Tuesday, March 1, 2011

The Gospel of John and the Problem of the Historical Jesus: Reflections From the Greer-Heard Conference, Pt. II

Yesterday I posted my opening responses to Drs. Craig Evans and Bart Ehrman regarding the debate on the historical Jesus. As I made clear yesterday, Dr. Ehrman did not meet opposition in his claims about the Gospels; rather, he met agreement. Dr. Craig Evans, the evangelical scholar, agreed with Bart Ehrman that the words Jesus is reported to have said in John were not actually spoken by Christ. I’ll place my paraphrase of Evans’s words here once more:
“In Proverbs,” he asked, “Does not Lady Wisdom speak truth? Yes she does. But is there an actual Lady Wisdom speaking truth here? Do these events literally happen? No. Rather, the emphasis is not on what literally happened, but the truth that was spoken. When you come to the Gospel of John, Jesus is representing Lady Wisdom here, speaking truth. Remember what John says about Christ, that He is ‘the Logos’ (the Word)?”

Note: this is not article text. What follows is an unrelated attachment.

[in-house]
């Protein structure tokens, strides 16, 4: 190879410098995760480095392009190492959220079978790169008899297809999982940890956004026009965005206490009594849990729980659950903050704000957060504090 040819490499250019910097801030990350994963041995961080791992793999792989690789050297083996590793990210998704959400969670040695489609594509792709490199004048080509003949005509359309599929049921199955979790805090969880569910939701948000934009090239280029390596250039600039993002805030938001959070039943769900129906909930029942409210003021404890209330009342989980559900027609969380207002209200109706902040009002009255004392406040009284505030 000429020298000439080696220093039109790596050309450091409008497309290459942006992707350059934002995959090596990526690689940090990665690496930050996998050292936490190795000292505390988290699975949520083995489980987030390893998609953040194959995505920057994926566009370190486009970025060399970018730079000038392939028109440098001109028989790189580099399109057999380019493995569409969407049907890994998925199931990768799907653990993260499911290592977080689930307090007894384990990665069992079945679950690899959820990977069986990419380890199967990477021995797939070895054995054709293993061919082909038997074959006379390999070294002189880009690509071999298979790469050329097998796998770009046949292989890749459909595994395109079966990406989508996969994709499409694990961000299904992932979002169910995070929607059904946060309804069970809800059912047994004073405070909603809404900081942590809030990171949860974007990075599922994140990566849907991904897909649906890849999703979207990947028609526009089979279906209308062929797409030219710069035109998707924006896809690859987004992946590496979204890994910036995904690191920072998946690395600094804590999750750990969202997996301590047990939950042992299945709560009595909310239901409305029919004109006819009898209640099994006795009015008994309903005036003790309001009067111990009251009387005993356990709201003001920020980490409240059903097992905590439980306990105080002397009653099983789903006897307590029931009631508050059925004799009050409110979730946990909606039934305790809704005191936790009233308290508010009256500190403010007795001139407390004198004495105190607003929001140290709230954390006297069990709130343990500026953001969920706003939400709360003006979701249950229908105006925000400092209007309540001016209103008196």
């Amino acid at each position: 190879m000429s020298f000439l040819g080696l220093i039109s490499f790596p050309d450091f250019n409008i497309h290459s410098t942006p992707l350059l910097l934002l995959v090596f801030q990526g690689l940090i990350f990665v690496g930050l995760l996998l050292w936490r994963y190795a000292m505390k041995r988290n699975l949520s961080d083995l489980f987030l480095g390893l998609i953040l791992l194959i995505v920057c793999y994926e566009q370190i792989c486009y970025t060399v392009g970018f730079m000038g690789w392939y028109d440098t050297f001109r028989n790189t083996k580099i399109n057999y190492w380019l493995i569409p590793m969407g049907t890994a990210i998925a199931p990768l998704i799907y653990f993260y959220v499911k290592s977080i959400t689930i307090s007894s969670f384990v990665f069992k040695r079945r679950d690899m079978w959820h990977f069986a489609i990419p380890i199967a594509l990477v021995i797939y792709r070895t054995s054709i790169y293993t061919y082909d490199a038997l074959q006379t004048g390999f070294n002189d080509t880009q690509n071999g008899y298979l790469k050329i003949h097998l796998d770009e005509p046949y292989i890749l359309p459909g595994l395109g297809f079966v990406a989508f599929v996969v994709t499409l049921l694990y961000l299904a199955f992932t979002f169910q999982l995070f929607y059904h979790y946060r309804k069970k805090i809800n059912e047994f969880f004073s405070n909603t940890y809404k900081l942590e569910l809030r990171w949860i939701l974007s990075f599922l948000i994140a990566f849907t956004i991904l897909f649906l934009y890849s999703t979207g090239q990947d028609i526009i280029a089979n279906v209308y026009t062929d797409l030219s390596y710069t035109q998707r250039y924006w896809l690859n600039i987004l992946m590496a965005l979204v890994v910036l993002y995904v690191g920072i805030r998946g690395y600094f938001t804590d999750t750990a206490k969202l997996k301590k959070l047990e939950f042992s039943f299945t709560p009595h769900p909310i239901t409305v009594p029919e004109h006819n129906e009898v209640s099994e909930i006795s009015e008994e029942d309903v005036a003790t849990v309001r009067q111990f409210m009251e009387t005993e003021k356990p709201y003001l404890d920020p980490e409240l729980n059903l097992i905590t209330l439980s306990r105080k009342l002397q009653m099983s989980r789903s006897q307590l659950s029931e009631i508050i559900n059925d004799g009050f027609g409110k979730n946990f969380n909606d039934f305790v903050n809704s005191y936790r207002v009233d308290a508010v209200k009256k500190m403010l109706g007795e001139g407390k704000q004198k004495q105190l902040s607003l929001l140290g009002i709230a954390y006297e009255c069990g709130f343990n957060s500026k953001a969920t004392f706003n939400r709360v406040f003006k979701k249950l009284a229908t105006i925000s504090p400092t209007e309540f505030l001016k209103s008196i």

I asserted that Evans left the conclusion of his thought open to his hearers. Instead of actually saying, “Jesus did not speak the words He is given in John,” rather, he simply stated that Jesus was like the Lady Wisdom of Proverbs (and left it to his hearers to decide what exactly that statement meant). If I heard Dr. Evans right, Jesus did not speak the words of John.